This study is a part of the leptospirosis studies we are carrying out, for which the ethical approval has been obtained from the Ethics Committee, Faculty of Medicine, University of Peradeniya, Sri Lanka. Further we have obtained permission from the two hospitals to (Teaching Hospital, Peradeniya and Teaching Hospital, Kandy, Sri Lanka) to conduct this study in these hospitals.

Definitions

We classified patients according to the maximum RIFLE criteria (named by the severity of renal impairment: Risk, Injury, Failure, Loss, End-stage kidney disease) [8] reached during their hospital stay.

CKD was defined as renal structural abnormalities in imaging studies (size, echogenicity and loss of cortico-medullary demarcations), continued presence of abnormal urine test results (presence of protein, cells and casts) and glomerular filtration rate (GFR) <60 ml/ min/1.73 m2 lasting more than 3 months. The GFR was calculated by using an equation derived from the Modification of Diet in Renal Disease Study [9].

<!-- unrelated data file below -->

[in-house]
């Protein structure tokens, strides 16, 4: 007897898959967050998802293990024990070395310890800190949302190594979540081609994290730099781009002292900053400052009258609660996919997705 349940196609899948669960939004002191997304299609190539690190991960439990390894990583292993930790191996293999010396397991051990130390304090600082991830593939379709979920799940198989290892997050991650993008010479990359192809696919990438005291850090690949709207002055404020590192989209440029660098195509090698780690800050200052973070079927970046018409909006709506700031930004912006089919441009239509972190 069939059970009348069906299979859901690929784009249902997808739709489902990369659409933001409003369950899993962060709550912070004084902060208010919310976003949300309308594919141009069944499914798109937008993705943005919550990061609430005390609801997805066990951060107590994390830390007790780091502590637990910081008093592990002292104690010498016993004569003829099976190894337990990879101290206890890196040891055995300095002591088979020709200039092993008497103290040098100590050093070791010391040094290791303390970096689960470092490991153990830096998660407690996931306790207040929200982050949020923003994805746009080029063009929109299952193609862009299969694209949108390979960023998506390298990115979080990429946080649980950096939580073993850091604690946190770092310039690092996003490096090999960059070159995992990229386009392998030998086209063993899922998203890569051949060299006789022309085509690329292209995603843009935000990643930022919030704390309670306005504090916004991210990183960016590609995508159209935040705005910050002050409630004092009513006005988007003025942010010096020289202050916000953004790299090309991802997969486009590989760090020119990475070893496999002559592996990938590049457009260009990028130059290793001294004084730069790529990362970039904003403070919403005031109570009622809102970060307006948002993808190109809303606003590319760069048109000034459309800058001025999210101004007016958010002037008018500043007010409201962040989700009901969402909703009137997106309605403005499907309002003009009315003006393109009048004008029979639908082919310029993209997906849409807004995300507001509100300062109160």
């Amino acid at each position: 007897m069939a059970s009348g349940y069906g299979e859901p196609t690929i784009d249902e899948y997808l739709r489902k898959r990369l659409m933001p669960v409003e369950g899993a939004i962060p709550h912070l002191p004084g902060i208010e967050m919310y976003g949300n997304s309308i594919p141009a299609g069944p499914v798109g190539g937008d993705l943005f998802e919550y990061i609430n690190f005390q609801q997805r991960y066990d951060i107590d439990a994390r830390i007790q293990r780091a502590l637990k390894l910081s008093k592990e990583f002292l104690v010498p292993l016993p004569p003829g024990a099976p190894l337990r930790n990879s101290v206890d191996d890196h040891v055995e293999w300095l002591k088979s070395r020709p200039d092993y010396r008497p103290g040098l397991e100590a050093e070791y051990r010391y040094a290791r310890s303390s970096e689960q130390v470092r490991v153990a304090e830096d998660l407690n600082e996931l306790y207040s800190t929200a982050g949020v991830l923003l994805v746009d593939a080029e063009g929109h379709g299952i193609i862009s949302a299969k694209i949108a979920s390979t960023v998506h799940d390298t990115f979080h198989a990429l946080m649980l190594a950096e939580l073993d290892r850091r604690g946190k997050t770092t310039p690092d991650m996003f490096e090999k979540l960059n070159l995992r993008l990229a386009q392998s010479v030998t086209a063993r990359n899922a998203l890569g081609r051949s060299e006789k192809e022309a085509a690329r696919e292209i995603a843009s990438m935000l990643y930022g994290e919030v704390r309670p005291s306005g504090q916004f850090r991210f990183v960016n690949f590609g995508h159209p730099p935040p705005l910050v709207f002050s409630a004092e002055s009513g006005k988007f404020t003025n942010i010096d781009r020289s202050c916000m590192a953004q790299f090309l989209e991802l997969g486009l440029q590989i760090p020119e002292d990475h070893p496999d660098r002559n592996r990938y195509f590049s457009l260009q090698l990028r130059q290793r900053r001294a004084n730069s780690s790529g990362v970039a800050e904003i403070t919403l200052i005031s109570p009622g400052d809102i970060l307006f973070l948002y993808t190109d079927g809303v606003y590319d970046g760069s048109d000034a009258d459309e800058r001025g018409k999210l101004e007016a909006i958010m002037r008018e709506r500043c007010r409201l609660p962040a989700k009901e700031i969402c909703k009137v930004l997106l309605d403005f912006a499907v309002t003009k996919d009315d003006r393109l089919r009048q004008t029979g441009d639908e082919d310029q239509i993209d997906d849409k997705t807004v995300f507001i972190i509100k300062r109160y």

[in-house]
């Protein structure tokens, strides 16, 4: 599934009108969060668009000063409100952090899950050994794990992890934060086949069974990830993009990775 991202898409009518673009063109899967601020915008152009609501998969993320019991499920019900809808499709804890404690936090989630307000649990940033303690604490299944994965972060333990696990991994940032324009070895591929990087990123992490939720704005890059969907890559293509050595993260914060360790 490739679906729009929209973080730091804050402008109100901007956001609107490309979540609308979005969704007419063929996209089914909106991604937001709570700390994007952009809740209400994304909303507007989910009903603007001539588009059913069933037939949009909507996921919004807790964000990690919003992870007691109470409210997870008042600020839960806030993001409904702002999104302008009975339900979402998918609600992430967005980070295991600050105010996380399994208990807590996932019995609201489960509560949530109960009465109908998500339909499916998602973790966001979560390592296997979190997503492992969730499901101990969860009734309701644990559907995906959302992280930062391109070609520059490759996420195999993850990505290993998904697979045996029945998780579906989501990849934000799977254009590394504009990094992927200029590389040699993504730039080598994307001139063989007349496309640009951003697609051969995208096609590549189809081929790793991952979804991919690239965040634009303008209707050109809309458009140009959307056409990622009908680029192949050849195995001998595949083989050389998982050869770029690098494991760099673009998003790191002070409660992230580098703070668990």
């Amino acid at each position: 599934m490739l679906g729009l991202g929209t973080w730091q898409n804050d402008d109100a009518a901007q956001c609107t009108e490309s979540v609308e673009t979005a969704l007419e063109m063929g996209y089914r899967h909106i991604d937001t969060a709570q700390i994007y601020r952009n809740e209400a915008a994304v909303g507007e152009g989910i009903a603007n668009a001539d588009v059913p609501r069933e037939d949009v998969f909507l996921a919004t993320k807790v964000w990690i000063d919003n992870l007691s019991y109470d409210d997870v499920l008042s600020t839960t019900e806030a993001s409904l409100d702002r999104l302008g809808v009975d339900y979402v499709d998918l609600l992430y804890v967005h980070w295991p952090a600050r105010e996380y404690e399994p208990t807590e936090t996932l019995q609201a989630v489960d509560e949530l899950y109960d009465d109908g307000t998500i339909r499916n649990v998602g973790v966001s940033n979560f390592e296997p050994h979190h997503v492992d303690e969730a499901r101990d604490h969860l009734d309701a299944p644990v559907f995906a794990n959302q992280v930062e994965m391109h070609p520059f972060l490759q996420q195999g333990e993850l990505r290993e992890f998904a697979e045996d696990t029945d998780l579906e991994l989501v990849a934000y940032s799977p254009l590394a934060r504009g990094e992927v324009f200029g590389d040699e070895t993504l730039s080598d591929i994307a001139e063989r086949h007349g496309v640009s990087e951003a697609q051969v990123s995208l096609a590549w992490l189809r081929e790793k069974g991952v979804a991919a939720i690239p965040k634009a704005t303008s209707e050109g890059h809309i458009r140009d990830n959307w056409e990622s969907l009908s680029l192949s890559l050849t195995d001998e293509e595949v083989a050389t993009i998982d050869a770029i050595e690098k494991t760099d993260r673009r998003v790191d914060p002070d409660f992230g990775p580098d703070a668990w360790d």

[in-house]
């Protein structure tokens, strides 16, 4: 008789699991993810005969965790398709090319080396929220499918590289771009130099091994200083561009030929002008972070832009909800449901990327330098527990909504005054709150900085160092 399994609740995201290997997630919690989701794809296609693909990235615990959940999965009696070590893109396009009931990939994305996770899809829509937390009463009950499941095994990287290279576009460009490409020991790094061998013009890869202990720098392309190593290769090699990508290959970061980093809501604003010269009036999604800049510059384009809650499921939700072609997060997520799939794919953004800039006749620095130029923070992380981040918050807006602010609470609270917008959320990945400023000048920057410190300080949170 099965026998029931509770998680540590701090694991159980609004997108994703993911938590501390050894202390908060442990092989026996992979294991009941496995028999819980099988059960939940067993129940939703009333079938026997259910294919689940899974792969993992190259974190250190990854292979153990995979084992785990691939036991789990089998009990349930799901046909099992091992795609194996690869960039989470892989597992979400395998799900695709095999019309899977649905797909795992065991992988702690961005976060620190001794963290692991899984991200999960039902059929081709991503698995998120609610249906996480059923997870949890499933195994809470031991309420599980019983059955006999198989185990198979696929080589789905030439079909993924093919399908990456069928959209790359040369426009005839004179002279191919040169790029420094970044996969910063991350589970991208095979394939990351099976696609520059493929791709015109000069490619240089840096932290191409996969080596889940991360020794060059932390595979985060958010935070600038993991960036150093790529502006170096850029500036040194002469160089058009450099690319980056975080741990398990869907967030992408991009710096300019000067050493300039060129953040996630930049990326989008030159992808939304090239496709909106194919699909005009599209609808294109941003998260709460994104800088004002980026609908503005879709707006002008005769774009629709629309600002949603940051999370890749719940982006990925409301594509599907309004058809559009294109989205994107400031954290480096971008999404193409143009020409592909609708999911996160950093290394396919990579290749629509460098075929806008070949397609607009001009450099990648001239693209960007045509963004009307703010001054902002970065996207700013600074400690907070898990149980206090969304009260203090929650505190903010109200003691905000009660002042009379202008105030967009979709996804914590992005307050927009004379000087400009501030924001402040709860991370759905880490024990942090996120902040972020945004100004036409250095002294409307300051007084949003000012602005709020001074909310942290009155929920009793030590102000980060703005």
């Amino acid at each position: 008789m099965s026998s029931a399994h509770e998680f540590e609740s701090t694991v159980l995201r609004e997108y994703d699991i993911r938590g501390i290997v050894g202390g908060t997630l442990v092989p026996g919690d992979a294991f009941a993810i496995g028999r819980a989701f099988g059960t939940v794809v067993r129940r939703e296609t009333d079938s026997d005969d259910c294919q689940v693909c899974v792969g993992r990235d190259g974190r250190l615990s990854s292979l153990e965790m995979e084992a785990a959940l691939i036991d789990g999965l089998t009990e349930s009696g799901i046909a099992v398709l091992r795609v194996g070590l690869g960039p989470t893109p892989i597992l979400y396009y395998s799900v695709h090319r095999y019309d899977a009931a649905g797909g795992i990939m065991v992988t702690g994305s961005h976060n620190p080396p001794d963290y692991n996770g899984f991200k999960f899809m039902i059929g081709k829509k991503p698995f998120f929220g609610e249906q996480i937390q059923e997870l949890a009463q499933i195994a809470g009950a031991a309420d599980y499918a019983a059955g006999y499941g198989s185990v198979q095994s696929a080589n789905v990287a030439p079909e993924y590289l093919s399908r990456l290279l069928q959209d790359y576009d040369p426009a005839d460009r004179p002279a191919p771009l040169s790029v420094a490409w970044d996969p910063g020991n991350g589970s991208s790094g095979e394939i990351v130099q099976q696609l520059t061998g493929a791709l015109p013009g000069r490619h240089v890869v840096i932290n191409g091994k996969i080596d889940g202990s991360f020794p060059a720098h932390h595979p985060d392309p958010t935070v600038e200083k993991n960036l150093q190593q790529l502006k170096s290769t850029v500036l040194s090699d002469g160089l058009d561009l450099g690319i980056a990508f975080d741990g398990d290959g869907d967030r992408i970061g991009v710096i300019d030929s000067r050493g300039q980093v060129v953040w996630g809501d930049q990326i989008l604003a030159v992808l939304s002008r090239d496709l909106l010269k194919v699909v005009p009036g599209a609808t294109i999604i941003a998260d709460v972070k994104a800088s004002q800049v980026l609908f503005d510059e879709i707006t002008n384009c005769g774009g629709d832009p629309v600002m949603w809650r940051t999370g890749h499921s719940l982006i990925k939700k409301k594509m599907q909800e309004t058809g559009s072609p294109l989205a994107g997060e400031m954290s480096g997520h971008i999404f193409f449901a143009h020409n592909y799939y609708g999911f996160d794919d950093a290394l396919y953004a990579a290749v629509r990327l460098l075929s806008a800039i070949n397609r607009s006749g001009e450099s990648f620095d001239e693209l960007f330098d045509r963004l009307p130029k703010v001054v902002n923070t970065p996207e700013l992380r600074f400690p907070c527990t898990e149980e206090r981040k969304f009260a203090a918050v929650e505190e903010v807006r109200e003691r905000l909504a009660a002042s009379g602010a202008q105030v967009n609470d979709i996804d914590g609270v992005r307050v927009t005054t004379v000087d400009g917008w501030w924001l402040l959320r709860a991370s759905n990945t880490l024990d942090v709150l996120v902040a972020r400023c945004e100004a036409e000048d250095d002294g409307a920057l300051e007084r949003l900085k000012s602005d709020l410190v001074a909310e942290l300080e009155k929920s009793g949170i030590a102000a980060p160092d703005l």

According to our unit guidelines for renal replacement therapy (RRT) in AKI, peritoneal dialysis is the initial mode of RRT in all patients who required it, unless contraindicated. If the patient is dialysis dependant beyond day four , the next mode of RRT is haemodialysis. Haemofiltration is the desired mode of RRT, whenever a patient is haemodynamically unstable with contra-indication for peritoneal dialysis.

There were 44 patients who had AKI due to leptospirosis. Laboratory confirmation of leptospirosis was done with serology. However serovar identification was not done in all the patients and only a limited number of identifications were done [3]. The group one consisted of 31 patients who fulfilled risk and injury stage of RIFLE criteria whilst group two consisted 13 patients who had maximum serum creatinine level reached during their hospital stay of more than 355 mmol/l with a rise of >44 mmol/l. Therefore, the group 2 was considered in the failure stage under RIFLE criteria.